Now comes the wrinkle: early stage take-outs that allow founders to make “meaningful” millions of dollars upon selling early, instead of raising financing and executing in the long run – foregoing the opportunity of building a much bigger company. The current thinking is that most of the companies selling early were not VC deals in a first place, but what if exits start happening with companies that have a VC potential (Flickr comes to mind) ? Will a partial buyout clause make their way into early stage VC termsheets ? I would say no, but then – there was a time when you had to give away percentage points of your company to find new digs… just because there was a lot of competition…

Update: Greg Linden in the comments suggests that a partial payout would somehow make up for the opportunity costs incurred by the founders during the bootstrapping period. The common view is that these bootstrapping costs (both opportunity costs and hard cash invested in the business) is what makes up the Founders’ equity.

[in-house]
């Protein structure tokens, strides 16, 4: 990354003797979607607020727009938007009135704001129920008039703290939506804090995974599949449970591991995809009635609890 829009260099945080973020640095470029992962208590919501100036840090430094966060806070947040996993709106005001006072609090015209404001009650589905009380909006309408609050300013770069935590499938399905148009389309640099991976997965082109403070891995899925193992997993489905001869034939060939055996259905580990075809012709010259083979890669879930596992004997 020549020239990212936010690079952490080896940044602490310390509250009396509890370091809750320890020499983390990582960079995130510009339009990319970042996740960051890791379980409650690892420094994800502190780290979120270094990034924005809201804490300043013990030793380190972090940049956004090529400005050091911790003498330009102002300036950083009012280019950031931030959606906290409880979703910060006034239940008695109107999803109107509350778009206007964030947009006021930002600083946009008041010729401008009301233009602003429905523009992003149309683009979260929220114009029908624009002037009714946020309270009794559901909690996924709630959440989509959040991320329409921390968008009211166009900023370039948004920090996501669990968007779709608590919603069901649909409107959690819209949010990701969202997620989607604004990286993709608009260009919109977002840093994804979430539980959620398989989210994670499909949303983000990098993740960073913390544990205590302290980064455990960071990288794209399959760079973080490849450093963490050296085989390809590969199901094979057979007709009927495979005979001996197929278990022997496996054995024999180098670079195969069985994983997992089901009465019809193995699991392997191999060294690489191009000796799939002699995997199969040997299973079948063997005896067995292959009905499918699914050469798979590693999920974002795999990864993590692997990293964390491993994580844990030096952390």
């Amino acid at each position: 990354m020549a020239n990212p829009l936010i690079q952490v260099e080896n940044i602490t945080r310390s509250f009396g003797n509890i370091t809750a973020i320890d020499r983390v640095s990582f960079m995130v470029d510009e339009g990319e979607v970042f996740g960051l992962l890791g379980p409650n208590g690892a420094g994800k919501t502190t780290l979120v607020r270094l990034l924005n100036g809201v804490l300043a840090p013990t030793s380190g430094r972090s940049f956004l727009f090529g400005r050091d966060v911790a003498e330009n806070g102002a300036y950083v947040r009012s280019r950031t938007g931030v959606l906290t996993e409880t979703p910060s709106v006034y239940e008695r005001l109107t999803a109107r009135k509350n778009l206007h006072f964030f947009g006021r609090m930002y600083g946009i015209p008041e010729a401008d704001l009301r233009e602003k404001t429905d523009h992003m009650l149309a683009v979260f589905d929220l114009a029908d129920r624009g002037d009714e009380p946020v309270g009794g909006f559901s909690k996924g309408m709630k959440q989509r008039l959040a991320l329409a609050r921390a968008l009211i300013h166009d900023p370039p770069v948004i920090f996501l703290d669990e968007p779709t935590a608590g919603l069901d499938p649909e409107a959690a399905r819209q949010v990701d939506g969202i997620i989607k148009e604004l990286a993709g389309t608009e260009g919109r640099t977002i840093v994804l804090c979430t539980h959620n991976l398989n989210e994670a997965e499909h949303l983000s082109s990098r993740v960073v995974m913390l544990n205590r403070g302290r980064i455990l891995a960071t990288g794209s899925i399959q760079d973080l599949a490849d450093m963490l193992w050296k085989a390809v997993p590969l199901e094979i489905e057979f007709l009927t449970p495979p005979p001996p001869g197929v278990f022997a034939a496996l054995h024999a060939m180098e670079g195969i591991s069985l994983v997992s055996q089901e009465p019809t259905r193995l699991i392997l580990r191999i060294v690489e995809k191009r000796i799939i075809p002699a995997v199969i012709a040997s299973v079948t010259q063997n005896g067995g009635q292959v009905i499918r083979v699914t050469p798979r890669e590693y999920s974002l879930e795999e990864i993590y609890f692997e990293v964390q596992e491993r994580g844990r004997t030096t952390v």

• Greg Linden

    Rather than think of this as a cash out for the founders as if it was some kind of windfall, VCs might want to think of this as covering the founders’ opportunity cost.
    At self-funded startups, the team often works for unusually low or no salary for the first couple years. In effect, they are funding the company with the difference between their startup compensation and what they would earn at a normal job.
    By acquiring a small amount of the founder’s equity, VCs can cover these opportunity costs. It is little more than paying back salary and benefits to the founders, but it does make it much easier for founders to consider taking on additional risk.
    Even for a small company like Findory, the opportunity cost of the time spent building the company can be substantial. I would estimate ours at between $0.5M – $1M.

  • Ol’ Dirty Programmer